One of the learning outcomes for this week is to identify at least two contexts in which instructors face issues similar to your own. We thought a nice way to visualize this was with the the idea of a chain. Your teaching situation and lesson planning may have strong connections to the one that went before. In reality, it may be connected to many of the other examples, so the chain idea is a little limited, but it serves to highlight the idea of posting about your context when you feel a strong connection.
Picture by Keith Hall. Republished here under a creative commons attribution license.
Activity: post about who your learners are and what you do to plan lessons
1) Post about your own situation and what you do to plan lessons. There is a link called comments at the bottom right of the screen. You can add the details there.
2) If you see an explanation that resonates with your own experiences, explain where you see the similarities and also identify further differences in a comment.
My name is Julia, Green Fingers, I teach advanced and intermediate English to teenagers and adults at the U. of M. I've been teaching for 3 years. I work with predominantly Asian students. My main challenge is to keep a consistent flow of information while going into the basics once in a while, to learn to make lessons plans may help me.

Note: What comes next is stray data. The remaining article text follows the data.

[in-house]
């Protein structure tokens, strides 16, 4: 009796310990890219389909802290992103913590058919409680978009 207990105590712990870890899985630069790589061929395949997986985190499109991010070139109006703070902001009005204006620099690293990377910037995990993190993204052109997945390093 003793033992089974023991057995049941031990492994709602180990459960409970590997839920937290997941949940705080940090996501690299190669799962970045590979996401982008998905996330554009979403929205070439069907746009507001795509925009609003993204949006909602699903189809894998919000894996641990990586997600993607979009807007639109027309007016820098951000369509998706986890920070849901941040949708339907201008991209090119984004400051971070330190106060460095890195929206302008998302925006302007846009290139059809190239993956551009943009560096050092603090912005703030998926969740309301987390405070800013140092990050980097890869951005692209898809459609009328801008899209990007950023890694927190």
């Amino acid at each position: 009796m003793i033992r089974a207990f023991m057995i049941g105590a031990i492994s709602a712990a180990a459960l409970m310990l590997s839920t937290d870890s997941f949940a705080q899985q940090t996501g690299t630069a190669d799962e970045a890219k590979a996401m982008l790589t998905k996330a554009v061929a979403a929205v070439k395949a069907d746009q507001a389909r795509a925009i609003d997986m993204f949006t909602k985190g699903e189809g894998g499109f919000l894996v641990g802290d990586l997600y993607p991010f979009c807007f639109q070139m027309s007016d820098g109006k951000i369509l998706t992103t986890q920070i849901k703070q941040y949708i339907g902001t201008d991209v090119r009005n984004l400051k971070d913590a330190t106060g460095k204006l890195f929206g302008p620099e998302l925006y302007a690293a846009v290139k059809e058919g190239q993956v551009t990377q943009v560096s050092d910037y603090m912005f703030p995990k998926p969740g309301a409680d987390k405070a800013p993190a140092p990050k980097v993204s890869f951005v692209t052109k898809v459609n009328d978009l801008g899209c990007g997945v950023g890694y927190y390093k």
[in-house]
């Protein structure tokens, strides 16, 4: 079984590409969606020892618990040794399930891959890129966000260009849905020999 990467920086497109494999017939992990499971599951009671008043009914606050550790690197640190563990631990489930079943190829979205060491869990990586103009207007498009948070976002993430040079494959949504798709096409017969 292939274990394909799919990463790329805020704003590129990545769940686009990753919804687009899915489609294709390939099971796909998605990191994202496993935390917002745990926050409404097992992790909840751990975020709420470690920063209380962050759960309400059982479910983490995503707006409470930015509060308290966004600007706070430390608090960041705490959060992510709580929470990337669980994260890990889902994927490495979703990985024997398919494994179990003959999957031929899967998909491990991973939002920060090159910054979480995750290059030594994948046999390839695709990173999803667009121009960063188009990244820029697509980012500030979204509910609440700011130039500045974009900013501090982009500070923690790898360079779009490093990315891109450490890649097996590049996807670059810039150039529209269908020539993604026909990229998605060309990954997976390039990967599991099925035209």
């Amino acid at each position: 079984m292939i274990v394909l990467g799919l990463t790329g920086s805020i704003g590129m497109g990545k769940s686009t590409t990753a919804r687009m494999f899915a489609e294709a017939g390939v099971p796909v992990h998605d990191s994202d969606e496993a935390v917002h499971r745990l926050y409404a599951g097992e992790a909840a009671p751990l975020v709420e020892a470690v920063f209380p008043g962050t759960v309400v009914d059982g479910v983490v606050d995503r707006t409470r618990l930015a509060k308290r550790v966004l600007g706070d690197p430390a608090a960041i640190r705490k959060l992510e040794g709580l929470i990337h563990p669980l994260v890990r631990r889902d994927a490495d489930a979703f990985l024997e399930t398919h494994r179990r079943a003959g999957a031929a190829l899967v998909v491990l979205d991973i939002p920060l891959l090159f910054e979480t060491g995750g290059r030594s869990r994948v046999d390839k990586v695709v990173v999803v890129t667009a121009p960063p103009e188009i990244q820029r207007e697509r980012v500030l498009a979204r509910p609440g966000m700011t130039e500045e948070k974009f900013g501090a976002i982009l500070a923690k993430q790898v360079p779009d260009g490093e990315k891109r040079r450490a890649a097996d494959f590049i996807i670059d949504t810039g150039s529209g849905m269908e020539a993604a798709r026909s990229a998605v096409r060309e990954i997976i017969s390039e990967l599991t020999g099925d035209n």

My name is Amanda, Coffee-a-holic. I hear you, I've been teaching for over 30 years now and I remember well how hard was for me. Lesson plans are useful but honestly, I don't use them, I go with the flow and have only a general outline of topics. I guess that comes with experience. However, if I had known how to make a lesson plan when I started it would have helped me a lot. I teach kids at a primary school called BaeL. My main challenge is to have energy to keep up with this kids!
Hopefully, we will begin to see some patterns that are the same across the world.
Enhancing Lessons Team